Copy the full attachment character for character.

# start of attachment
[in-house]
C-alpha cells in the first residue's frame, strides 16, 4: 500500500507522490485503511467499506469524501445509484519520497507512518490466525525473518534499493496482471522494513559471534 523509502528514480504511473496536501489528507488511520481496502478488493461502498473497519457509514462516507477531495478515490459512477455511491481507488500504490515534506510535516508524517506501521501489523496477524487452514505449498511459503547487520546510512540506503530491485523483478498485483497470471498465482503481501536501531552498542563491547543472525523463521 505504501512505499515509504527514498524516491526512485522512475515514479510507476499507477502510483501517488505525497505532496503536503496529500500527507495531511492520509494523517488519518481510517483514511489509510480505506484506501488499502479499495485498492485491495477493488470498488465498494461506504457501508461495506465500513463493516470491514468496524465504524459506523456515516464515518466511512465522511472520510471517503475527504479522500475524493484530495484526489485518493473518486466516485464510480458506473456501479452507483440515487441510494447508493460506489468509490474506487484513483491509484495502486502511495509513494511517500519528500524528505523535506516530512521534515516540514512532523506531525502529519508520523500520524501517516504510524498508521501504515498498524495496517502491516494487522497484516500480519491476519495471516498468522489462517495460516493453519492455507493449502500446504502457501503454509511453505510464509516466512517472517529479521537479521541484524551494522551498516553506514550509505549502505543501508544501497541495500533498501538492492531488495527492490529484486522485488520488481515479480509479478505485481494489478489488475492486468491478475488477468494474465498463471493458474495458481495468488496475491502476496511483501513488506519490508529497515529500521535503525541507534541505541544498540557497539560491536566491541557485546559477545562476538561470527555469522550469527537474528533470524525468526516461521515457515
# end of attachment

[in-house]
C-alpha cells in the first residue's frame, strides 16, 4: 500500500507522490485503511467499506469524501445509484519520497507512518490466525525473518534499493496482471522494513559471534 523509502528514480504511473496536501489528507488511520481496502478488493461502498473497519457509514462516507477531495478515490459512477455511491481507488500504490515534506510535516508524517506501521501489523496477524487452514505449498511459503547487520546510512540506503530491485523483478498485483497470471498465482503481501536501531552498542563491547543472525523463521 505504501512505499515509504527514498524516491526512485522512475515514479510507476499507477502510483501517488505525497505532496503536503496529500500527507495531511492520509494523517488519518481510517483514511489509510480505506484506501488499502479499495485498492485491495477493488470498488465498494461506504457501508461495506465500513463493516470491514468496524465504524459506523456515516464515518466511512465522511472520510471517503475527504479522500475524493484530495484526489485518493473518486466516485464510480458506473456501479452507483440515487441510494447508493460506489468509490474506487484513483491509484495502486502511495509513494511517500519528500524528505523535506516530512521534515516540514512532523506531525502529519508520523500520524501517516504510524498508521501504515498498524495496517502491516494487522497484516500480519491476519495471516498468522489462517495460516493453519492455507493449502500446504502457501503454509511453505510464509516466512517472517529479521537479521541484524551494522551498516553506514550509505549502505543501508544501497541495500533498501538492492531488495527492490529484486522485488520488481515479480509479478505485481494489478489488475492486468491478475488477468494474465498463471493458474495458481495468488496475491502476496511483501513488506519490508529497515529500521535503525541507534541505541544498540557497539560491536566491541557485546559477545562476538561470527555469522550469527537474528533470524525468526516461521515457515